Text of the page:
Melzer agreed Tasers “can be a justifiable tool for prison guards as an alternative to a gun to incapacitate a person who poses a threat.”

Melzer cited two of the 22 cases identified by Reuters to explain his belief that an investigation is warranted. One was the 2009 stunning of Martini Smith at the jail in Franklin County, Ohio. Previously unpublished video footage showed the Taser’s electrified darts striking the woman’s chest.

Smith, who was pregnant and lost her baby after being stunned, was one of nine inmates who filed a lawsuit against the county. Guards used Tasers at least 180 times from January 2008 to May 2010, often on prisoners posing “no threat,” the lawsuit contended.

In its own reviews, the sheriff’s office found no wrongdoing by guards and said the Taser use “did not constitute excessive force.”

“That looks like a case of torture,” Melzer said. “She was threatened she would be Tased if she didn’t comply with an order. It’s not that she physically resisted or would have been dangerous to the officer.”

The Smith footage was among dozens of videos Reuters examined of Taser incidents at the Ohio jail. Nineteen were featured in the Reuters video story. Melzer said they revealed “grave abuse.” No deputies at Franklin County have been charged.

The Franklin County Prosecutor’s office said the U.S. Department of Justice did not recommend criminal charges against jail officials when the DOJ intervened on behalf of inmates in the civil lawsuit stemming from the Taser incidents. The inmates’ lawyers also did not seek charges, it added.

Disability Rights Ohio, a nonprofit legal group representing the inmates in the class-action lawsuit against the Franklin County jail, however, said its role is not to seek charges.

“Disability Rights Ohio is not an enforcement agency and has no ability to pursue criminal investigations or charges,” said its director of advocacy, Kerstin Sjoberg-Witt.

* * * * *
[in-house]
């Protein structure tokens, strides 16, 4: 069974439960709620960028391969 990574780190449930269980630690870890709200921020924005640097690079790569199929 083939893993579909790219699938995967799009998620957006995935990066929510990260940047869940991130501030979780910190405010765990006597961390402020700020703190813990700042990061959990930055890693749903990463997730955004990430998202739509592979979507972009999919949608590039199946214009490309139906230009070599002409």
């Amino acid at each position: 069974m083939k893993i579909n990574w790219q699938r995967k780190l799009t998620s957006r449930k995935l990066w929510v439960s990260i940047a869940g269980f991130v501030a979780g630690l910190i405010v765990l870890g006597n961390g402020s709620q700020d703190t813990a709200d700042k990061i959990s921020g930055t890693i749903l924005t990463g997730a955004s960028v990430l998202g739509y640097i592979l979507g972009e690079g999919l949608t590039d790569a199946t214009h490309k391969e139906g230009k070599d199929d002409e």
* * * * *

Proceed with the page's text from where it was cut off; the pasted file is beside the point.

Asked for comment, the DOJ said it was unable to immediately respond.

Melzer also cited footage Reuters obtained of deputies in a jail in Cheatham County, Tennessee, who repeatedly stunned 19-year-old Jordan Norris on November 5, 2016, while he was strapped to a restraint chair. That footage also was evidence of “torture,” Melzer said.

One deputy, Mark Bryant, was charged in September with four counts of aggravated assault and one count of official misconduct. Bryant has pleaded not guilty. Neither he nor his lawyers could be reached for comment.

Jens Modvig, chairman of the U.N. Committee against Torture, a panel of 10 independent experts, also said the incidents documented by Reuters represented “blatant abuse” that may violate laws. The United States, as a signatory to the U.N. Convention against Torture, is obligated to investigate the cases, he said.

“Once you introduce them,” Modvig said of stun guns, “it is difficult to avoid cases of misuse.”

(Szep reported from Washington. Additional reporting by Peter Eisler, Charles Levinson and Linda So. Editing by Ronnie Greene and Michael Williams.)

Britain preparing to transfer 400 million pounds to Iran – Telegraph newspaper

Britain preparing to transfer 400 million pounds to Iran - Telegraph newspaper

LONDON (Reuters) – Britain is preparing to transfer over 400 million pounds ($527 million) to Iran as it seeks the release of a jailed Iranian-British aid worker, The Telegraph newspaper reported, citing unidentified British sources.

Nazanin Zaghari-Ratcliffe, a project manager with the Thomson Reuters Foundation, was sentenced to five years after being convicted by an Iranian court of plotting to overthrow the clerical establishment. She denies the charges.

Britain has sought legal advice over whether it could transfer the funds which it owes as a result of a disputed arms deal in the 1970s. Diplomats told the newspaper that any payment should not be linked to the fate of Zaghari-Ratcliffe.

The Thomson Reuters Foundation is a charity organization that is independent of Thomson Reuters. It operates independently of Reuters News.

A spokesman for Britain’s Foreign Office could not be reached for comment out of normal business hours.

(Reporting by Guy Faulconbridge; editing by Kate Holton)